Whether you’re looking for a short-term job for the summer or a longer-term position, jobs in the UK are a great way to develop your career prospects and English language skills. Today, we’re giving you some practical tips for finding work in the UK.
1. Check that your profile matches the expectations of British employers
Employer requirements in France and the United Kingdom can differ significantly, therefore this is the first thing you should look into. For example, most government employees do not need to pass a competitive examination, and many graduate occupations are open to graduates from any discipline to find jobs in the UK.
You can find specific information about the profiles sought by UK employers on the National Careers Service and Prospects websites (graduate positions only). Also, research the sector you are interested in to find out what the current issues are and whether the skills you have match the requirements of that sector.
If you discover that the abilities companies seek and the skills you possess are significantly different, you will need to get relevant experience before applying to jobs in the UK. Volunteering, internships, or learning transferrable skills in a job that isn’t connected to your sector of work are all options in France and the UK.
2. Develop the best job search strategy
You can apply from France or even the UK, it mainly depends on the type of work you are looking for and your level of experience.
For example, in shortage areas and high-level jobs, employers often consider candidates who apply from abroad. This is also the case for certain types of short-term summer work, for example, teaching positions for summer school.
It is very important to know where to look. Most jobs in the UK are posted online and you can find out what the best sources of information are for you by using industry-specific or general job boards.
Some employers, particularly in small businesses, will accept spontaneous applications. If you’re looking for jobs in the UK in the hospitality or retail industries, it’s a good idea to send your resume to a few potential employers.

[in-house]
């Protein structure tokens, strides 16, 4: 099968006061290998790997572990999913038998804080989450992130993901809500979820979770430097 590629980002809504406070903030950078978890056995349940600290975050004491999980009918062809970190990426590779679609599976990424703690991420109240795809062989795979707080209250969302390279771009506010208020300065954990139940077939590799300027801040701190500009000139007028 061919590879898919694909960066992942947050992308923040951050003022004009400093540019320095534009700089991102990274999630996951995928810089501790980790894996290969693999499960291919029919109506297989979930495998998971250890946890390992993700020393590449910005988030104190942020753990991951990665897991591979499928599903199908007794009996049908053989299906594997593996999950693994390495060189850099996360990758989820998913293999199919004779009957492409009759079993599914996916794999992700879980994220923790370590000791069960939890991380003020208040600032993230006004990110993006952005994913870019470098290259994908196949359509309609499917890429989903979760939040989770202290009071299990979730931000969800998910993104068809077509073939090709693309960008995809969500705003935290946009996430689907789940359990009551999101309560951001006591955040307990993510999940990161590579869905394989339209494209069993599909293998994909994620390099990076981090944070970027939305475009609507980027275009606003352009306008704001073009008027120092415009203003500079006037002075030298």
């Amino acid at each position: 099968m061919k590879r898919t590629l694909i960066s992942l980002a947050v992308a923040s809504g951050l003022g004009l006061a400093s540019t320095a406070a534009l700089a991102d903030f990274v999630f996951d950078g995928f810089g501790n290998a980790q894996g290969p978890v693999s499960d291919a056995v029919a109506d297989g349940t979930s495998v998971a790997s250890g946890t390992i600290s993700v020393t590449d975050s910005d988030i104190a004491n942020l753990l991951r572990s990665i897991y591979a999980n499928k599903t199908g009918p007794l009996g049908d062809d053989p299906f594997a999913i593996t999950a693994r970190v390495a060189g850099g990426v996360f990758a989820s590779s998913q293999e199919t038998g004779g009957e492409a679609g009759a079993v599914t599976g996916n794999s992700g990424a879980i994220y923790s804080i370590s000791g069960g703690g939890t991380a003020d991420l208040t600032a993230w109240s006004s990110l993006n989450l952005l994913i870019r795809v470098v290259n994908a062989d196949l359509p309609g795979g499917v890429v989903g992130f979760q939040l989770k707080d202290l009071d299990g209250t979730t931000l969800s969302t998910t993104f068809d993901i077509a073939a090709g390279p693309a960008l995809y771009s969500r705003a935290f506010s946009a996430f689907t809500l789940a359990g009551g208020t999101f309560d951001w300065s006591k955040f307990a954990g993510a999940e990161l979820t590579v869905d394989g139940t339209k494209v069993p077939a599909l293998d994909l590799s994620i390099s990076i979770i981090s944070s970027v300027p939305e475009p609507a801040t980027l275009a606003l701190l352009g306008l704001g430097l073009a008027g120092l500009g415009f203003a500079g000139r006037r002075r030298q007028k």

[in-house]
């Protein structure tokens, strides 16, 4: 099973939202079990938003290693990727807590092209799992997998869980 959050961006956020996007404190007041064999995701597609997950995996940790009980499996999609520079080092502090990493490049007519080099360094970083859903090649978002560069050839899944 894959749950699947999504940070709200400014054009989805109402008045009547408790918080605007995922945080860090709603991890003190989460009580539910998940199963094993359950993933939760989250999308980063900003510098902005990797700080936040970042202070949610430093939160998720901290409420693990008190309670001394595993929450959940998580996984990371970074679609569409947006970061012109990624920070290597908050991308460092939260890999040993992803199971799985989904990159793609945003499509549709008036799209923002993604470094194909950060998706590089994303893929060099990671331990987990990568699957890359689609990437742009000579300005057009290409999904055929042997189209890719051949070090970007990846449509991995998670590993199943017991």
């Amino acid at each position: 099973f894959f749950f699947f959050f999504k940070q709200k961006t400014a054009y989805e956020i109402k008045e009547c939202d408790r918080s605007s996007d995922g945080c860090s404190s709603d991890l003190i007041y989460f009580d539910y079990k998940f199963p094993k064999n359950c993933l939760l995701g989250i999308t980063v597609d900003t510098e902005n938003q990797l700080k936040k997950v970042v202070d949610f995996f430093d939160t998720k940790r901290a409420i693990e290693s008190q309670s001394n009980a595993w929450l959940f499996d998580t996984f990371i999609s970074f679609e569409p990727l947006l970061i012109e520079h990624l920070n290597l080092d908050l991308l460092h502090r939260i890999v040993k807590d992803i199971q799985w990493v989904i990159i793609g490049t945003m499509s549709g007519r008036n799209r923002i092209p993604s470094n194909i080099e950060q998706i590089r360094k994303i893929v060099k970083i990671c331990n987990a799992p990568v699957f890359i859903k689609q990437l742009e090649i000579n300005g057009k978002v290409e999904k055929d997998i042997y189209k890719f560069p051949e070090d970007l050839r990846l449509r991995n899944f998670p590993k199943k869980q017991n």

3. Make sure your English skills are appropriate for the job you want
Interestingly, British employers do not necessarily ask for a specific language level or qualification, but they do expect you to be able to do the job in English. They will test your English during the application process and it is a good idea to mention on your CV that you have studied English.
If your level of English is very low, be realistic about the type of jobs in the UK you can do to start. You can start by working in unrelated jobs or volunteering while learning English in your spare time, before moving on to the area of interest.
4. Think about where you want to live and estimate how much it will cost
There are vacancies all over the UK, so your job in the UK search shouldn’t just be focused on the big cities like London. Find out what’s on offer elsewhere in online residence guides.
The cost of living varies considerably in the UK, so this is something to consider when comparing salaries for job vacancies around the country.
5. Prepare your papers before leaving
Some UK employers may ask for a sworn translation into English of your degrees or a certificate of comparability to show that your qualifications are equivalent to those in the UK. These documents tend to be requested more often for jobs in the UK requiring degrees, so they may not be necessary if you are seeking work without degrees.
You may also need other documents depending on the sector you are applying to. For example, a criminal record will probably be required if you want to work with children or vulnerable people. Find out before you leave what documents you need to provide so that it will be easier when you are offered a job in the UK. Once you are in the UK, you will need to apply for a social security number.